Yet Carhart violates both prongs. First, it assumes women inherently suffer “psychological peril” as a consequence of abortion. Second, it accepts Congress’ efforts to protect women from their own decisions, and to promote a conception of an innate mother-child bond through anti-abortion legislation.
As Justice Ginsburg details in her dissent, however, the reality – supported by evidence that is not only “reasonable” but convincing and clear – is that not all pregnancies are wanted, and not all abortions cause regret. Indeed, the “psychological peril” of delivering and parenting a child a woman did not intend to have (especially one whose conception results from forced sex, in a situation of rape or incest) can surely cause equal, if not greater, peril.
Carhart’s repudiation of modern principles of sex equality might be less surprising if Casey had not already strongly affirmed them in the abortion context. The joint opinion in Casey – which, once again, it is worth remembering that Justice Kennedy joined — observed that rules placing women “as the center of home and family life, with attendant special responsibilities” were “no longer consistent with our understanding of the family, the individual, or the Constitution.” Moreover, the joint opinion further observed that women’s ability “to participate equally in the economic and social life of the Nation” is inextricably linked to “their ability to control their reproductive lives.” Yet in Carhart, it is as if the Court – especially Justice Kennedy – has completely forgotten what was said on these two crucial issues in Casey.
Indeed, the effect of abortion restrictions on women’s equality is completely absent from Carhart — in which, as noted above, women are depicted only as “the cervix,” or as mothers likely to regret their abortion decisions. This detachment of abortion from women’s rights issues derails the reproductive rights movement — which has, as Justice Ginsburg argues in dissent, sought not “to vindicate some generalized notion of privacy,” but, rather, to focus “on a woman’s autonomy to determine her life’s course, and thus to enjoy equal citizenship stature.”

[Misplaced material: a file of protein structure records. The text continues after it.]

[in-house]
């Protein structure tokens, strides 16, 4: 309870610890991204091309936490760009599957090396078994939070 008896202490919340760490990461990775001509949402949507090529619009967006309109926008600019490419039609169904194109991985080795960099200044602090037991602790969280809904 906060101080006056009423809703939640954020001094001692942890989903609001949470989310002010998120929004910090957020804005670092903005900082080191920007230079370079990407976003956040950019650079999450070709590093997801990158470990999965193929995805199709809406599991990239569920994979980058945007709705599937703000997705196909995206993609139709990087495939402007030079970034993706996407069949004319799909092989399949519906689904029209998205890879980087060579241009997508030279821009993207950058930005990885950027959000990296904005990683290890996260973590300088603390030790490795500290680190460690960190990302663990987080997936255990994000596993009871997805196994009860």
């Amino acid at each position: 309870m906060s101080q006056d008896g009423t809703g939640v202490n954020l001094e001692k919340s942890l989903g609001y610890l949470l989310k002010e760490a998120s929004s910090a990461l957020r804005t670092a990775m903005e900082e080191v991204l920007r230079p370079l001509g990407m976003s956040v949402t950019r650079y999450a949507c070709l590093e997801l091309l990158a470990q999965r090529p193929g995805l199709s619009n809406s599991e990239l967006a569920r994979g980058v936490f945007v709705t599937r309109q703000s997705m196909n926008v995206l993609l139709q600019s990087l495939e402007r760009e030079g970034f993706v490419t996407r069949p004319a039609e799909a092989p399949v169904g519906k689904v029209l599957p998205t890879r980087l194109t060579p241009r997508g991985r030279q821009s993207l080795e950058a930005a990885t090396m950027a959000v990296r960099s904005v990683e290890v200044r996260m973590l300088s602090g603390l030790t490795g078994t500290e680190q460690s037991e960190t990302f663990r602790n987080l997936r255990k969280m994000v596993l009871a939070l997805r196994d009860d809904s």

Considering Abortion in Context: The Problem of Unwanted Pregnancy
Around the time that the Supreme Court decided Casey, President Clinton articulated the goal that abortion should be “safe, legal, and rare.” Implicit in this slogan was the idea that the better path to reducing the abortion rate was not by eliminating women’s right to choose abortion, but rather by reducing the need for abortion.
Why do women need abortions? The United States continues to have a shockingly high level of unwanted pregnancies, relative to other industrial nations. This is not simply a problem of teen pregnancy, but includes adult women, among them married women and mothers who already have children. Notably, the National Campaign to Prevent Teen Pregnancy has recently announced that it will officially expand its mission to focus also on reducing the high level of unwanted pregnancy in the U.S. among adults, especially those under 30, who experience the vast majority of unwanted pregnancies. Such a campaign is aimed, ultimately, at reducing the need for abortion.
From time to time, people on both sides of the abortion debate appeal to finding “common ground” on the issue of reducing the need for abortion. Reducing the rate of unwanted pregnancy is one such common goal. Indeed, such a goal would seem to advance both women’s equal citizenship and the governmental interest in encouraging respect for life. Yet public policies, and some employers’ policies as well, continue to hinder that goal.
The government’s continual dumping of federal funds into abstinence-only-until-marriage sex education, instead of abstinence-plus or comprehensive sex education, is one such hindrance. Perhaps the recent government-commissioned report by Mathematica, which finds that such curricula have been ineffective, might lead Congress to shift its focus toward a more scientifically sound approach (such as that taken in the pending Responsible Education About Life Act of 2007).
Likewise, women continue to face obstacles to obtaining contraception through their health insurance plans. As Joanna Grossman wrote in a previous column, the U.S. Court of Appeals for the Eighth Circuit recently interpreted the Pregnancy Discrimination Act to permit employers to offer insurance excluding prescription contraceptives for women, even if that insurance is otherwise comprehensive, covering other prescription drugs.
These are just two examples of policies that exacerbate the very real problem of unwanted pregnancy – and the resulting demand for abortion.
Evaluating Carhart: A Serious Blow to Women’s Rights that May Have Larger Ramifications
In sum, the Supreme Court has struck a hard blow at women’s rights with its decision in Gonzalez v. Carhart. Beyond the obvious ramifications for abortion rights, the Court’s analysis and reasoning infringe long-established liberty and equality rights for women. The decision is all the more troubling for that reason.
Carhart revives a view of women and their rights that recently seemed to belong to the distant past. Let us hope that we do not return, now, to the day when Congress or the states use their power to “protect” women or to prescribe unflinching roles for them in society. Those days are, or at least were, gone.
Joanna Grossman, a FindLaw columnist, is a professor of law at Hofstra University. Her columns on family law, trusts and estates, and discrimination, including sex discrimination and sexual harassment, may be found in the archive of her columns on this site. Linda McClain, who has been a prior guest columnist for FindLaw, is Rivkin Radler Distinguished Professor of Law at Hofstra University. She discusses same-sex marriage and other family law issues in The Place of Families: Fostering Capacity, Equality, and Responsibility (Harvard University Press, 2006).